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Community and Q&A

Triple pane vs. double pane in Phoenix

Jeffrey Savage | Posted in Energy Efficiency and Durability on

Im at the point where I have to narrow down my material choices for my new home build. Im in PHX, living in a home built like this : https://www.greenbuildingadvisor.com/blogs/dept/qa-spotlight/why-are-houses-built-way . And its driving me nuts having to pay my electric bill every summer ($500 a month and thats with solar!!). Currently I have spec’d Intus triple pane windows (Vinyl Arcade line, not the higher end Eforte) for their U Factor (high 0.10’s). I’m the opposite of most as I am trying to block the introduction of heat through thermal transfer not the loss of it. Of course I will have as low of a SHGF as possible (Intus is 0.23). Speaking with a well respected window dealer in town, triple pane windows are almost none existent with locally available windows. Looking at Milgard’s exterior fiberglass, interior wood double pane windows, they seem very solid and are quite attractive. U-Factor in the high 0.20’s and a SHGF of 0.21. Pricing favors the top of the line Milgard windows by a couple thousand dollars. My question is, am I placing too much value on the triple pane window for my environment? The effort required to get the Intus window (12-14 week lead time) is a negative. Milgard’s lifetime warranty is also appealing, but Intus has quite the cult following due to their performance and quality.

As for my construction details, I will be full sheathed with particular attention to air sealing (hopefully can find a Fluid applied WRB installer) and will have a conditioned attic space.

As always, any opinions are much appreciated.

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Replies

  1. GBA Editor
    Martin Holladay | | #1

    Jeffrey,
    In your geographical location, there really isn't any justification for triple-glazed windows, unless you need to address noise (as might be the case if you live near an airport). What you need are double-glazed windows with a low SHGC.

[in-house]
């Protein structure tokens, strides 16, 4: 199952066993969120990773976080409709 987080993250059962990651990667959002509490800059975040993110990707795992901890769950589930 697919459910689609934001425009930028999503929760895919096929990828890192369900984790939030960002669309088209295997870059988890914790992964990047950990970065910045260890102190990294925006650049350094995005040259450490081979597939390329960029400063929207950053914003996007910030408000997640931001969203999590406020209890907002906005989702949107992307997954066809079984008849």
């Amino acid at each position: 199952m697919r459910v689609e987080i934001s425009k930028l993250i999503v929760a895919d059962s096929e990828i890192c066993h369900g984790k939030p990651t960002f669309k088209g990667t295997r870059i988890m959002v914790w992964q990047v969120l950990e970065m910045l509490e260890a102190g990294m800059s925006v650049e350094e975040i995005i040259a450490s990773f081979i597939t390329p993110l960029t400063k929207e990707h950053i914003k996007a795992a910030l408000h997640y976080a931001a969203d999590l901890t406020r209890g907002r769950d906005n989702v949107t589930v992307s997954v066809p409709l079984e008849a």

If you can save a couple of thousand dollars by selecting low-solar-gain double-glazed windows instead of triple-glazed windows, you should. Use the money you saved to install exterior shading devices to protect the windows on your house that get the most sun.

    Or use the money you saved to perform blower-door directed air sealing work.

  2. GBA Editor
    Martin Holladay | | #2

    Jeffrey,
    Here are links to two articles that you may want to read:

    All About Glazing Options

    Hot-Climate Design

  3. Expert Member
    Dana Dorsett | | #3

    What he-said- double panes with a heat rejecting soft-coat low-E is the TYPE of window you're looking for.

    But the bigger issue is the total amount of window area soaking up that gain, and in particular the total amount of hard-to-shade west facing window area. A lot of west facing glass can double the peak cooling loads, since the solar gain through those windows occurs after the exterior materials of the house have soaked up a lot of heat over the course of the day, and the outdoor temperatures in the afternoon & early evening are much higher than before noon on most days.

  4. Stephen Sheehy | | #4

    I love my Intus windows, but chose them in large part because we have a good local dealer. And as Martin and Dana point out, you porobably don't need triple panes. And as everyone always says, use the money you save for envelope improvement (or shading out the sun.)

  5. Jeffrey Savage | | #5

    Thank you for the answers. I do have minimal west facing glazing, most are under a 10.5 wide covered porch and the rest will be under 2.5' overhangs and individual awnings. I will be planting Afghan Pines (desert pines that can reach 75 feet) to shade the western side of the home. Not to mention the west side of my home has Phoenix style mountains. The south side of the home is all garage with no windows.

    Thanks again!

  6. Nate G | | #6

    Nice choice with the Afghan Pines. I live in New Mexico and love those things! Such versatile desert shade trees.

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